Learning the value of work

Written by Soren Lock.

"Whatever you do, work at it with all your heart, as working for the Lord, not for human masters, since you know that you will receive an inheritance from the Lord as a reward. It is the Lord Christ you are serving." (NIV) Colossians 3:23-24

Work is something humans generally try to avoid. At least, we try to avoid doing too much of it. I know I am no different. Whether it is chores around the house, assignments, a job, or just about anything that requires my time and energy, I try to minimize it. However, I recently read the book Bendigo Shafter by Louis L’Amour about an American pioneer from the eighteenth century. His story gave me a new view of work.

As a young man, Bendigo Shafter travelled west to Wyoming with a wagon train, fighting off Indians and battling the elements. As winter approached, the group of pioneers driving the wagon train, which was just a row of ox-drawn wagons, decided to settle where they were, rather than pushing on any further. As they began setting up their new village, Bendigo was made responsible for building a cabin for one of the widows, which he did, and did well.

The next summer, Bendigo was sent to buy cattle for the town. This did not involve paying for the cattle and putting it on a train. No, he and some men he had hired drove the cattle for months, horseback, back to the town. Upon arriving, he found the town had grown, and there was trouble with some lawless men. The town needed a marshal, and Bendigo was voted to do the job. So Bendigo became town marshal, which, in those days, meant risking his life every day. These experiences were what caused Bendigo to grow into a man.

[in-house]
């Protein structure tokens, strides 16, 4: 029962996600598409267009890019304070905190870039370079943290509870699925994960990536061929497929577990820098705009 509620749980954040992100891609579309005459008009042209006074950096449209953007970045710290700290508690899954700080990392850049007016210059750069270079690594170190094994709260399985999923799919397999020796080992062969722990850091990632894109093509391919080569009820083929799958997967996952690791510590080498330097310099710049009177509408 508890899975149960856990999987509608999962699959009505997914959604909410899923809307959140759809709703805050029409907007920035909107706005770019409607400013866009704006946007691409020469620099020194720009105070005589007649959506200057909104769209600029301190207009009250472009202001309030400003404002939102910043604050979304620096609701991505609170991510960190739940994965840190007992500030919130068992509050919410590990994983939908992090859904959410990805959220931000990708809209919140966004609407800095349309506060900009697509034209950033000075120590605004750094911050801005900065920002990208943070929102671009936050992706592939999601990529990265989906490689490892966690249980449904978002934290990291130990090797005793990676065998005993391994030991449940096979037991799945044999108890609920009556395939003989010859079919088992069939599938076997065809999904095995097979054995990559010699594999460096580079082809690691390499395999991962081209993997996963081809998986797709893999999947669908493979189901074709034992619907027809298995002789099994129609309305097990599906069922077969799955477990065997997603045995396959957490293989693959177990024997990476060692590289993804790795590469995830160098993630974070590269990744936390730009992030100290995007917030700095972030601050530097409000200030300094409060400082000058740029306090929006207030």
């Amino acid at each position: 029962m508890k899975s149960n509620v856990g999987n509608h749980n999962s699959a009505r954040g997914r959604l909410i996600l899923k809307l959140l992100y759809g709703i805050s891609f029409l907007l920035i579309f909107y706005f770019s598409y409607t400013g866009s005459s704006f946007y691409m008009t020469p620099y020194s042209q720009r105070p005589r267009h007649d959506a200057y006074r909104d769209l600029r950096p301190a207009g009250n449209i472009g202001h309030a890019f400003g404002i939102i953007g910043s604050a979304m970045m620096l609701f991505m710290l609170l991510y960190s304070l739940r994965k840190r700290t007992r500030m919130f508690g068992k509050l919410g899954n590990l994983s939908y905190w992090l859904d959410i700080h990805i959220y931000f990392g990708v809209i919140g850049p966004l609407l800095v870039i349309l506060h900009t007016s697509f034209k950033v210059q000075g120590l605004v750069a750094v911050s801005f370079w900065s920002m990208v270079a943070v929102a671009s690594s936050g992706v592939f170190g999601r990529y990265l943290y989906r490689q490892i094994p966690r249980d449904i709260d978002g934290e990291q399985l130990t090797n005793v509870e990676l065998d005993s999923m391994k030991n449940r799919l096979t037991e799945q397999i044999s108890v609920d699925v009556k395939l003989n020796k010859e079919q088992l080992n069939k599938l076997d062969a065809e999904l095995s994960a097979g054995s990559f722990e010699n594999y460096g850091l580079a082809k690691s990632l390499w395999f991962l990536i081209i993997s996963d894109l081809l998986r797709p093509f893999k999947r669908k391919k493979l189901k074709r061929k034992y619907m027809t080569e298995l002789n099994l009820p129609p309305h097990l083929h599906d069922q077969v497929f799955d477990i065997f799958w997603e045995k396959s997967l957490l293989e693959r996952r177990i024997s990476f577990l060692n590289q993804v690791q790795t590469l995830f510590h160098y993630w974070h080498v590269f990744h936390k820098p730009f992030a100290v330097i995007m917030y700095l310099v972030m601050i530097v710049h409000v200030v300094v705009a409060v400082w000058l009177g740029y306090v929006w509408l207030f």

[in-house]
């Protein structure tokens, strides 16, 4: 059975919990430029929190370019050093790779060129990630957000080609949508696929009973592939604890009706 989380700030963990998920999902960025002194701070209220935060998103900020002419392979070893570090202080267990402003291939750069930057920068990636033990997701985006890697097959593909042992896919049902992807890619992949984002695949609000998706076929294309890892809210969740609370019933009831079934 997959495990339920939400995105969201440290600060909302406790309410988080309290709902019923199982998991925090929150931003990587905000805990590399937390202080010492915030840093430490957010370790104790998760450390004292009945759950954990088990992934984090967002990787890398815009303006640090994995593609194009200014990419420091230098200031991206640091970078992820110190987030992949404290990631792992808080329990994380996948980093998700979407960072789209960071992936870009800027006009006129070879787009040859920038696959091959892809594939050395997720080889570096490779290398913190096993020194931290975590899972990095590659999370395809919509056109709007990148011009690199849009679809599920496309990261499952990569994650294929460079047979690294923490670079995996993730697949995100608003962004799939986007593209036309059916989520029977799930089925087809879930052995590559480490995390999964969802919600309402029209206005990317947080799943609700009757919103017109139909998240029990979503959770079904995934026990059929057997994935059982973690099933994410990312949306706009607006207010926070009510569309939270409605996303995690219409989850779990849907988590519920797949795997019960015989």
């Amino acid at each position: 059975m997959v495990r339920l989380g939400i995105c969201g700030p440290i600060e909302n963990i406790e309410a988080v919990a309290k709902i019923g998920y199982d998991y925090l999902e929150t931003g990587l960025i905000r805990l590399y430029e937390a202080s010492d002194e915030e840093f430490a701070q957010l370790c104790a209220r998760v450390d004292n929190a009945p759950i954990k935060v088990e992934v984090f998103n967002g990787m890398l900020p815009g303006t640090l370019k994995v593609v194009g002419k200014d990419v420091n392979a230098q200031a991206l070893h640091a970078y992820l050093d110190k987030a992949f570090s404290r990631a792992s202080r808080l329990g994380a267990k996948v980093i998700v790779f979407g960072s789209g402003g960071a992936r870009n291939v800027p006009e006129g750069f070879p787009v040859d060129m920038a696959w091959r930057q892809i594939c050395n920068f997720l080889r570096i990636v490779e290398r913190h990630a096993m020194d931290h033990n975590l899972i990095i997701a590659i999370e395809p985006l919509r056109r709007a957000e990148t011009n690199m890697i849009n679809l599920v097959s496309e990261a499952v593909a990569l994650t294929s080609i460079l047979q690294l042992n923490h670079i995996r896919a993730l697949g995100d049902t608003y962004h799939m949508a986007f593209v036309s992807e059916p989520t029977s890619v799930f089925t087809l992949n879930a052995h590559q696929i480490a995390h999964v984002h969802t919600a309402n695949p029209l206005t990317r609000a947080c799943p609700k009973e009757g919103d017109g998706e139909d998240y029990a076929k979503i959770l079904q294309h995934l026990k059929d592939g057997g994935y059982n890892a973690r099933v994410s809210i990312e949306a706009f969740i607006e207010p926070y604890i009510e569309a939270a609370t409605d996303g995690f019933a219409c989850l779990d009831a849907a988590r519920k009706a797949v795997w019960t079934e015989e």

Later, after being back in the eastern states for a time, he was travelling with another man on his way back to Wyoming. The man commented to Bendigo, “I just figured I’d do better [out here]. I wasn’t making anything back [East], just workin’ sunup to sundown on the farm”.

“It will be the same here”, Bendigo replied. “Wherever a man is, there is work to do. That’s the best part.”

“The best part?” the man asked incredulously.

“The very best part. My friend, there is a Hell. It’s when a man has a family to support, has his health, and is ready to work, and there is no work to do. When he stands with empty hands and sees his children going hungry, his wife without the things to do with. I hope you never have to try it.”

Bendigo’s comment stuck with me, even after finishing the book. Instead of avoiding work like we do, we should thank God we are able to work, and that we have work to do. We are blessed people, so let us show it in our work, by working as if we are working for God.

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